Research debunks the ‘IQ myth’
December 21, 2012
After conducting the largest online intelligence study on record, with more than 100,000 participants, a Canadian Western University-led research team has concluded that the notion of measuring one’s intelligence quotient or IQ by a singular, standardized test is highly misleading.
Utilizing an online study open to anyone, anywhere in the world, the researchers asked respondents to complete 12 cognitive tests tapping memory, reasoning, attention and planning abilities, as well as a survey about their background and lifestyle habits.
The results showed that when a wide range of cognitive abilities are explored, the observed variations in performance can only be explained with at least three distinct components: short-term memory, reasoning and a verbal component.
No one component, or IQ, explained everything. Furthermore, the scientists used a brain scanning technique known as functional magnetic resonance imaging (fMRI), to show that these differences in cognitive ability map onto distinct circuits in the brain.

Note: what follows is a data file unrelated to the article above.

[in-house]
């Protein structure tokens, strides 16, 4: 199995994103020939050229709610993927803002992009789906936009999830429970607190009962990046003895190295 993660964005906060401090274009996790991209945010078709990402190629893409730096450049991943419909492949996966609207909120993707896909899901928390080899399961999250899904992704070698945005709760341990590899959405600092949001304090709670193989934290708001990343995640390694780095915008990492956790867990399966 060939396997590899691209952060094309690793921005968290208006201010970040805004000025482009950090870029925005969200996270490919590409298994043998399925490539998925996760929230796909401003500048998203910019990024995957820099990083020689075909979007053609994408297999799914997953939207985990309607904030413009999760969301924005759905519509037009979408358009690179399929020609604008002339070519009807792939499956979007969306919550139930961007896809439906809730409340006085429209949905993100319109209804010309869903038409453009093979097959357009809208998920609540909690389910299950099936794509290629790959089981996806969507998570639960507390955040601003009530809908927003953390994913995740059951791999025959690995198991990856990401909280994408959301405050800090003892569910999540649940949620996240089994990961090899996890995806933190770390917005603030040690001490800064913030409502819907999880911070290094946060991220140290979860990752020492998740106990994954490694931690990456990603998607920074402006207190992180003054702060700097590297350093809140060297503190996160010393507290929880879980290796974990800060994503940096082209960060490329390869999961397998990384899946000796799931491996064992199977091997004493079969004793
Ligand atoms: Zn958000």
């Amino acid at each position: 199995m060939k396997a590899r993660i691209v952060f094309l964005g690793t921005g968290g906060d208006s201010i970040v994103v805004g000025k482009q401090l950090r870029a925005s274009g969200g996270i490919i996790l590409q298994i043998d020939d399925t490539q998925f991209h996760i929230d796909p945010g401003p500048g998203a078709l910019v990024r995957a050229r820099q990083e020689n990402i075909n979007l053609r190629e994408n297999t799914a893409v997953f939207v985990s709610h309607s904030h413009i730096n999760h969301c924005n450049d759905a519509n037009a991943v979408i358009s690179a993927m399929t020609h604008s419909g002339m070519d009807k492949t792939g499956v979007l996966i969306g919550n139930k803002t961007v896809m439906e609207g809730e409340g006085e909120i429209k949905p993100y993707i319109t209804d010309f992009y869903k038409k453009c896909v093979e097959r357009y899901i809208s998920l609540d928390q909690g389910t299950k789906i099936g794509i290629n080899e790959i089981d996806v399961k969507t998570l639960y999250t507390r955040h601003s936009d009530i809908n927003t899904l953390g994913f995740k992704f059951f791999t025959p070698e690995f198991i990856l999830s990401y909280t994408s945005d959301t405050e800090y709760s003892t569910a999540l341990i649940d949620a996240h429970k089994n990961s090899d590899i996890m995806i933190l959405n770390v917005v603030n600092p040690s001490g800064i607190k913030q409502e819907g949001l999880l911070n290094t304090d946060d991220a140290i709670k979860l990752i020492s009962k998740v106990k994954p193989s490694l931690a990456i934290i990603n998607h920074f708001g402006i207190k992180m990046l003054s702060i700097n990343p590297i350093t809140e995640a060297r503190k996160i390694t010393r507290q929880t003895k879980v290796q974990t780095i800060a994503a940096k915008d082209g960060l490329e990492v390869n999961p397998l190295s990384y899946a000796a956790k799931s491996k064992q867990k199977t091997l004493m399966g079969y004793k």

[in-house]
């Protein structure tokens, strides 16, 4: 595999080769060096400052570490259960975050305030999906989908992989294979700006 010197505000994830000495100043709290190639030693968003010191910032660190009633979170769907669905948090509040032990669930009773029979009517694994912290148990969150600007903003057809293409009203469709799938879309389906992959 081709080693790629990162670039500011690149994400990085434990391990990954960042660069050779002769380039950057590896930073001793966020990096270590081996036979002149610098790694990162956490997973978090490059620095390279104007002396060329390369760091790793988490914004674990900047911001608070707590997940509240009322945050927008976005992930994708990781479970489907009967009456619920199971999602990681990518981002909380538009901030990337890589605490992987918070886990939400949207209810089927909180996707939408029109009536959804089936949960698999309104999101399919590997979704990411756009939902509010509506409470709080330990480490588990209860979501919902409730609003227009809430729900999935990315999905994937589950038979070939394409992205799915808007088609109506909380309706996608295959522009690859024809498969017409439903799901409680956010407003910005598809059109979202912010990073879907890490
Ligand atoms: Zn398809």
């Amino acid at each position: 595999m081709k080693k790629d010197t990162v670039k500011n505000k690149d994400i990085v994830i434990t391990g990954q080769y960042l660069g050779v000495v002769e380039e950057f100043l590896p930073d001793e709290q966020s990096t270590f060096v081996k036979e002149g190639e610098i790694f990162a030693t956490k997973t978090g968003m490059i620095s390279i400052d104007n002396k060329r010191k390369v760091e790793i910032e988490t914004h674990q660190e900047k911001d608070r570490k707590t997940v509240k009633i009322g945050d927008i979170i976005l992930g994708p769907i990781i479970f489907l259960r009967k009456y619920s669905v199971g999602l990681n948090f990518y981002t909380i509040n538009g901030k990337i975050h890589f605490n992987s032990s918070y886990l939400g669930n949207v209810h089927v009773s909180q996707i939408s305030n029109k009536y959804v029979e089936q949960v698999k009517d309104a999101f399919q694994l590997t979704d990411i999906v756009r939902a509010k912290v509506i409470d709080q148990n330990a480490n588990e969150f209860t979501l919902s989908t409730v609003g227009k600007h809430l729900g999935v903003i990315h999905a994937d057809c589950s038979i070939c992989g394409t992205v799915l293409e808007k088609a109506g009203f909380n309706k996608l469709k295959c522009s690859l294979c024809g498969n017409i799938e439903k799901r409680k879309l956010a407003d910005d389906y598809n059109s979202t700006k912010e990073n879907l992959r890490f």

With so many respondents, the results also provided a wealth of new information about how factors such as age, gender, and the tendency to play computer games influence our brain function.
“Regular brain training didn’t help people’s cognitive performance at all, yet aging had a profound negative effect on both memory and reasoning abilities,” says Adrian M. Owen, the Canada Excellence Research Chair in Cognitive Neuroscience and Imaging and senior investigator on the project.
“Intriguingly, people who regularly played computer games did perform significantly better in terms of both reasoning and short-term memory, says study researcher Adam Hampshire from Western’s Brain and Mind Institute. “And smokers performed poorly on the short-term memory and the verbal factors, while people who frequently suffer from anxiety performed badly on the short-term memory factor in particular.”.
To continue the groundbreaking research, the team has launched a new online version of the tests.
“To ensure the results aren’t biased, we can’t say much about the agenda other than that there are many more fascinating questions about variations in cognitive ability that we want to answer,” explains Hampshire.